It’s not easy when something you love changes, but there’s also no such thing as perfect. For as much as we love the new Mazda Miata, after a two-hour slog down I-5 to San Diego in one with the top up, we were thinking earplugs would’ve been a good idea.
We were on our way to drive its sister car, the one that wears a garishly oversize Fiat badge on the nose.
This is the car we jokingly refer to as the Fiata, the one that’s actually called the Fiat 124 Spider, named after Fiat’s classic 1966–1978 two-seat roadster. (The car lived on beyond that but with its name changed to Spider 2000.)
Built in Hiroshima, Japan, by Mazda, Fiat’s new Spider wears its own distinct sheetmetal and is five inches longer and about 100 pounds heavier than the Miata. Fiat didn’t change the MX-5 platform’s 90.9-inch wheelbase, which means the extra length is all in the front and rear overhangs. Next to the Mazda, the 124’s nose looks longer and more upright. In back, the extra length yields a larger trunk opening and an extra 0.4 cubic foot of capacity.
Italian design house Pininfarina penned the original 124 Spider, and Fiat has wisely chosen to crib some of the styling elements from it for the new car. The shape of the headlight cutouts, the hood bulges, and the kink in the doors are all lifted straight from Pininfarina’s design. We would’ve preferred something sexier than black plastic to fill the front grille opening, but we like what Fiat has done here, giving us a retro foil to the Miata’s modern design idiom.
Turbocharged Italian Heart Transplant
The 1.4-liter turbocharged four-cylinder engine under the hood also marks a departure from the Mazda version and its naturally aspirated 2.0-liter twin-cam four. Assembled in Italy, the 1.4T is shipped complete to Japan to be installed during final assembly. The engine is similar to the one in the Fiat 500 Abarth, with 4 psi of additional turbo boost and modifications for longitudinal mounting in the rear-wheel-drive Spider. Bolstered by 22 psi of boost, this MultiAir four makes 160 horsepower at 5500 rpm and 184 lb-ft of torque at 2500 rpm; opt for the Abarth version of the 124 Spider, and you’ll get four more horses but the same amount of torque.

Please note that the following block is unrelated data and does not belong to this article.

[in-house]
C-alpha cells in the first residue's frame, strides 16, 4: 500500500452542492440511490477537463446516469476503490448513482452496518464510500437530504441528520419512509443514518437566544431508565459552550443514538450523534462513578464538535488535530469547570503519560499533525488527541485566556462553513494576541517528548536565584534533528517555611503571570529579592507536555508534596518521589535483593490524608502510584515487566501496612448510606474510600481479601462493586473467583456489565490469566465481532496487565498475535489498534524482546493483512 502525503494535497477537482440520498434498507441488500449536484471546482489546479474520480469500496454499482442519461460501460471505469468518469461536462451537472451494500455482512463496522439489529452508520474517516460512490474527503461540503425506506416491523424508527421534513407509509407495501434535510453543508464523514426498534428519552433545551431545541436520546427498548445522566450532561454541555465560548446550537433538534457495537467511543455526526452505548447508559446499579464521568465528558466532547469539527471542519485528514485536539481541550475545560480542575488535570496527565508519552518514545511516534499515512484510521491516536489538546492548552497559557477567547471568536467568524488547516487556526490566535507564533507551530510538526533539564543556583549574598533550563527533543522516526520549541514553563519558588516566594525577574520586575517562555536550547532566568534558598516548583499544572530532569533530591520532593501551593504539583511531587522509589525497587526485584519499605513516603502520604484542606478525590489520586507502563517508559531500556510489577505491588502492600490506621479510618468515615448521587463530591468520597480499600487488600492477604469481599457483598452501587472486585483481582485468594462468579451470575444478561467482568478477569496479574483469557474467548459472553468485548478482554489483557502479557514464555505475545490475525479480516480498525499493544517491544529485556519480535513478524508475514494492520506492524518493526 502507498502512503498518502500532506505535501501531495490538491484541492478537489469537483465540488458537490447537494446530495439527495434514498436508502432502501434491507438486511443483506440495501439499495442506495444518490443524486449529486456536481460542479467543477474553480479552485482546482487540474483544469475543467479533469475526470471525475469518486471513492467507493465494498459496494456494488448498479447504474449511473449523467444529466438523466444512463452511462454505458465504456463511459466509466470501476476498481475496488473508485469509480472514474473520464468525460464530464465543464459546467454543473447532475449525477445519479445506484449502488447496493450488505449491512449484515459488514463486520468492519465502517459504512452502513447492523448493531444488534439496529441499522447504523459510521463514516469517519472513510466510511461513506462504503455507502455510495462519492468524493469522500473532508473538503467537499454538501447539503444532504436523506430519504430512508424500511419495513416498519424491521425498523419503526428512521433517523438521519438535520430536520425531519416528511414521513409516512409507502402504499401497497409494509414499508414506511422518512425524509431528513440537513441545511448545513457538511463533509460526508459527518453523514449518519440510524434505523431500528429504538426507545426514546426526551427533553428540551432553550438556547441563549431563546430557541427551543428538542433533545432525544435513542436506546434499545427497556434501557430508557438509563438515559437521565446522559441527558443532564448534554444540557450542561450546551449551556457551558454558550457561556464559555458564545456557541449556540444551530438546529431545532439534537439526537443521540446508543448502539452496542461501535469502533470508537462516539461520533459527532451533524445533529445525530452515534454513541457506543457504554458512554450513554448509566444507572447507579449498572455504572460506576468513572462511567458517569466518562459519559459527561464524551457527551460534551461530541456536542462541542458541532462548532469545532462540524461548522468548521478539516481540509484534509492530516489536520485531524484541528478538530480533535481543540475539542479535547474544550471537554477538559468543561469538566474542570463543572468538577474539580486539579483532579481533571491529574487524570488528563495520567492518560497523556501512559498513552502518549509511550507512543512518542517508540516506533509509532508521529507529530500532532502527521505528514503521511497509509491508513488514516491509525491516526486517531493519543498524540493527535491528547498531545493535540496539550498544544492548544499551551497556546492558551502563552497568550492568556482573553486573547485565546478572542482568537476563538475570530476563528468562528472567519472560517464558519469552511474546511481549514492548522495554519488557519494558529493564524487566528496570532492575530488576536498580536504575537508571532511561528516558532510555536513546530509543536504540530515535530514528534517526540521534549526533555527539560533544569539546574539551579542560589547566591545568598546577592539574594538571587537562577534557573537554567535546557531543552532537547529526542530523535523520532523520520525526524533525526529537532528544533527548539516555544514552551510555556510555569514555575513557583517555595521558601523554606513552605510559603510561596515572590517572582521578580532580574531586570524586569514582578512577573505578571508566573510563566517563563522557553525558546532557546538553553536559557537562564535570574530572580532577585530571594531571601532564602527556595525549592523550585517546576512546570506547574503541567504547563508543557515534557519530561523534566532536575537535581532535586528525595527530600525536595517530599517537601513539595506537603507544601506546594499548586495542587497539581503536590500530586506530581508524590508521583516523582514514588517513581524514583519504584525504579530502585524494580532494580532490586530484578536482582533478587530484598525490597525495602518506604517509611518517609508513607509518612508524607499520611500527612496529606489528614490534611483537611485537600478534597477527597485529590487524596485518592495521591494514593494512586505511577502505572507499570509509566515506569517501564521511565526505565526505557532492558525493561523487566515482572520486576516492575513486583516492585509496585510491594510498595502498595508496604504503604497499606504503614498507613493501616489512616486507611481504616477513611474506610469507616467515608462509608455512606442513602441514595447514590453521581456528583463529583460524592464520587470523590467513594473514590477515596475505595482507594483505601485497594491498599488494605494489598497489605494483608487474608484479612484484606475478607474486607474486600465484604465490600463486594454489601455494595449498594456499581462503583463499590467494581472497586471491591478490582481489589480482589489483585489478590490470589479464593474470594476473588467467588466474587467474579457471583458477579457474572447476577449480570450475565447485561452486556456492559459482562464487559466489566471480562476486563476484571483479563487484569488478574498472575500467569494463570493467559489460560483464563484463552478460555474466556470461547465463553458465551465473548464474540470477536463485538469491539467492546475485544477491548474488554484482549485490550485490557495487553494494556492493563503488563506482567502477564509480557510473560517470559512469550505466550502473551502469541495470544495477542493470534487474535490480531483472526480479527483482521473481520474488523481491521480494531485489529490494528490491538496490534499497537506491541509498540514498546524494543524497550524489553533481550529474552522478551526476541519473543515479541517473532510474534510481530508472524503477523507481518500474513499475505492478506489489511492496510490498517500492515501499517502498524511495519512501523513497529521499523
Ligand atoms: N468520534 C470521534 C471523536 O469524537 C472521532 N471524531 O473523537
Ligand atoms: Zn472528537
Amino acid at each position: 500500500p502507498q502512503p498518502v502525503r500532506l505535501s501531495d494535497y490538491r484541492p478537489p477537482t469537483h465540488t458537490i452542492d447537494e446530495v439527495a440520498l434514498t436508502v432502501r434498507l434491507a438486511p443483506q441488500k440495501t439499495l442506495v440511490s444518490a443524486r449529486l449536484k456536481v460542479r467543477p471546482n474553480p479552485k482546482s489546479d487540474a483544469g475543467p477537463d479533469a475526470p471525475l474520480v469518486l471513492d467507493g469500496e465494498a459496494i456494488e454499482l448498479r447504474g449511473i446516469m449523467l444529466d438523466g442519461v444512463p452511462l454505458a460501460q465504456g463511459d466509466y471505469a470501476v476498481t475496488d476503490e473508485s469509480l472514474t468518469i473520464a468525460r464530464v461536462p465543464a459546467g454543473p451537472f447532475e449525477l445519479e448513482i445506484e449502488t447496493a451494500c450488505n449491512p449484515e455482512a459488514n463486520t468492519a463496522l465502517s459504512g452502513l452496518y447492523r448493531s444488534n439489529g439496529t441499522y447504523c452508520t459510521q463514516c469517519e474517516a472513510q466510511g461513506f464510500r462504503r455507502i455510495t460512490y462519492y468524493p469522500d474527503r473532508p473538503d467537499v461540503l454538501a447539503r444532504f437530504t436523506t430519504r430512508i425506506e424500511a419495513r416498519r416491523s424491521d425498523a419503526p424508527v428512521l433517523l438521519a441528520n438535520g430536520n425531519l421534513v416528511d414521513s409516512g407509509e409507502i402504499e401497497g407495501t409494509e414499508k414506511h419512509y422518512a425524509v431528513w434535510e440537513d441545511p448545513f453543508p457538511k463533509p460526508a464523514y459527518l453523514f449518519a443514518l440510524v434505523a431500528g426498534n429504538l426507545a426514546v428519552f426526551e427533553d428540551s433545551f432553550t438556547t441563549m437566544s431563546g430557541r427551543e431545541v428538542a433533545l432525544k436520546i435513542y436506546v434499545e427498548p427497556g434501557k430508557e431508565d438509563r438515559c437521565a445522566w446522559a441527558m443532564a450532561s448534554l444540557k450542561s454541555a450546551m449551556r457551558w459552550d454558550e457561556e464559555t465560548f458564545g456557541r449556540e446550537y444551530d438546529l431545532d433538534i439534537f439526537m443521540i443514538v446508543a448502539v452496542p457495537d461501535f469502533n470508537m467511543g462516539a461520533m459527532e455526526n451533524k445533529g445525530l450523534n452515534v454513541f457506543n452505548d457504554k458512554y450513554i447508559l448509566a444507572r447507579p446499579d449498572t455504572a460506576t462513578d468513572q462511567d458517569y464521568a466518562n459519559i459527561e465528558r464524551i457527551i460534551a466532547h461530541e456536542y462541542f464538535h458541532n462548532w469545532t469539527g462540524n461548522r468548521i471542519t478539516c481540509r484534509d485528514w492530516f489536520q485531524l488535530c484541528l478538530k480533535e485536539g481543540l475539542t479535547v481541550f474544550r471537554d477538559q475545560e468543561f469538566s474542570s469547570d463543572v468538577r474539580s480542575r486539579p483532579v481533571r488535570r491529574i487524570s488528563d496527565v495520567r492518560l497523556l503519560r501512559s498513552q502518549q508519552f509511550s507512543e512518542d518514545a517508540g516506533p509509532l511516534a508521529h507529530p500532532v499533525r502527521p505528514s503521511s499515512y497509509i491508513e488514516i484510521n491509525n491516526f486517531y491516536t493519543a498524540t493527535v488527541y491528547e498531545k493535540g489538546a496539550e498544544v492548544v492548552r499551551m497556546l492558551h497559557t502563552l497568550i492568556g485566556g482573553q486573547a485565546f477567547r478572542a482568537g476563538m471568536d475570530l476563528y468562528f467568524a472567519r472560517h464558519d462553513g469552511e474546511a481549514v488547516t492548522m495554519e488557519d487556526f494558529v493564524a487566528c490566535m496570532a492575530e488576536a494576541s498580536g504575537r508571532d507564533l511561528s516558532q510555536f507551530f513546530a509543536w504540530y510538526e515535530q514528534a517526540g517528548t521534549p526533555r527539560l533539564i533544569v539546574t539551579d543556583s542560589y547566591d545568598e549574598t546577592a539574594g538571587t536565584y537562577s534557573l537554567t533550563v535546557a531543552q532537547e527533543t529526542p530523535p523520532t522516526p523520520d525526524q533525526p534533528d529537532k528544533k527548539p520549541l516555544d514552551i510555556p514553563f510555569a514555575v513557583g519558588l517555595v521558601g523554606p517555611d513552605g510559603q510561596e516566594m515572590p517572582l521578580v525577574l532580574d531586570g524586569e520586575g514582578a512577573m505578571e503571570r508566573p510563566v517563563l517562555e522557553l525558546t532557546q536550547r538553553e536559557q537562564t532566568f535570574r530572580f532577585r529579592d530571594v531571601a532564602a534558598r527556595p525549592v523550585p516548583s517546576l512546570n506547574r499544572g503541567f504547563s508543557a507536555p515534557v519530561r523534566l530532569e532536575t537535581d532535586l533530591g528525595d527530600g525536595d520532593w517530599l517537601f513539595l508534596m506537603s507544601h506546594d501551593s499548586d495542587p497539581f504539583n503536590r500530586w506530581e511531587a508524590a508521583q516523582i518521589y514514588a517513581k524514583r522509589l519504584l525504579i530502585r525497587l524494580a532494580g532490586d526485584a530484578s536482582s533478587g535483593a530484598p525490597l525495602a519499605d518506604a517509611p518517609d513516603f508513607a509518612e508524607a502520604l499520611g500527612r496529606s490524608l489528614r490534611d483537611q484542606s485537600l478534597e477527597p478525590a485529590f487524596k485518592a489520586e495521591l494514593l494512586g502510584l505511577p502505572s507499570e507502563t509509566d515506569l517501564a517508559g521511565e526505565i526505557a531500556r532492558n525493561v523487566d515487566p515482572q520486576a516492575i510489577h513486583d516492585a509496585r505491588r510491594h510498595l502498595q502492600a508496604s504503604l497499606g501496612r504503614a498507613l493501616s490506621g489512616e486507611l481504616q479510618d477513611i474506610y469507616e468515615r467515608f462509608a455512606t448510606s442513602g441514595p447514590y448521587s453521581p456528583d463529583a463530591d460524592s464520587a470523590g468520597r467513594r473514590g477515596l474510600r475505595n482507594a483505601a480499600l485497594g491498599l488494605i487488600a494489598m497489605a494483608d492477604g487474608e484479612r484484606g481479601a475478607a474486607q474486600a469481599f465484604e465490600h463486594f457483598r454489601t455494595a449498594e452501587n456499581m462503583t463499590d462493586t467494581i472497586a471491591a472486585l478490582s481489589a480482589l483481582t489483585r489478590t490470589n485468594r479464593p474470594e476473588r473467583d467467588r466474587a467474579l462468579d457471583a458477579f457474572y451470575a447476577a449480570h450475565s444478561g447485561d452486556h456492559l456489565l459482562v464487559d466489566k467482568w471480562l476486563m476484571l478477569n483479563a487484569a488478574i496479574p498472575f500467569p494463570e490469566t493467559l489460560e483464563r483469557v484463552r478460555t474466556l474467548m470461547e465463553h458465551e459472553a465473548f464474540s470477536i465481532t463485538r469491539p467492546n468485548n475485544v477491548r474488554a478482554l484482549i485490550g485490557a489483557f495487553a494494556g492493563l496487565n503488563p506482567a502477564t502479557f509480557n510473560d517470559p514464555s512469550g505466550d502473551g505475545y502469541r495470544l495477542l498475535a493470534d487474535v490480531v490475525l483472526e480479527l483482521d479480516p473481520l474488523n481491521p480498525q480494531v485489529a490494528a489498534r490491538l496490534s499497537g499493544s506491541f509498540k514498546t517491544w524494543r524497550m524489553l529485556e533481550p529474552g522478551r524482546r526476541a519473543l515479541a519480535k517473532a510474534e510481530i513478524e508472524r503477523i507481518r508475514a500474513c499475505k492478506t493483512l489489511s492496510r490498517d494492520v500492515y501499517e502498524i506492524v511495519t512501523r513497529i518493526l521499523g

There’s a nice surge of turbo boost and torque at about 2000 rpm, but the thrust tapers off beyond the 5500-rpm power peak. Unlike the Miata, which is good to the last rev, the Fiat’s final 1000 rpm before its 6500-rpm redline isn’t worth exploring. Compared with the 155-hp 2.0-liter in the Miata, the turbocharged engine comes across as lazier and less eager to be abused. Some of that is certainly due to the easy flow of low-end torque, but the Fiat never feels any stronger than the naturally aspirated Miata. Turbo lag is present, but it’s easy to mitigate by keeping the revs above 2000 rpm.
However, should you roll through a stop in second gear and lug the engine down to idle, you’ll find there’s a delay before the engine wakes up. Fiat claims a zero-to-60-mph time of 6.8 seconds. We think that’s slightly conservative—after all, we’ve achieved a 5.9-second zero-to-60 time in the Miata—but we won’t know for sure until we’ve tested the 124.
A six-speed manual transmission is standard, and this one works as brilliantly in the Italian job as the six-speed unit found in the Mazda. Shifts are short and precise, and the engine is alert enough to make rev-matching a joy. Our only gripe, and it’s an exceedingly minor quibble, is that the Spider’s squared-off shift knob is less pleasant to grab than the Miata’s spherical one.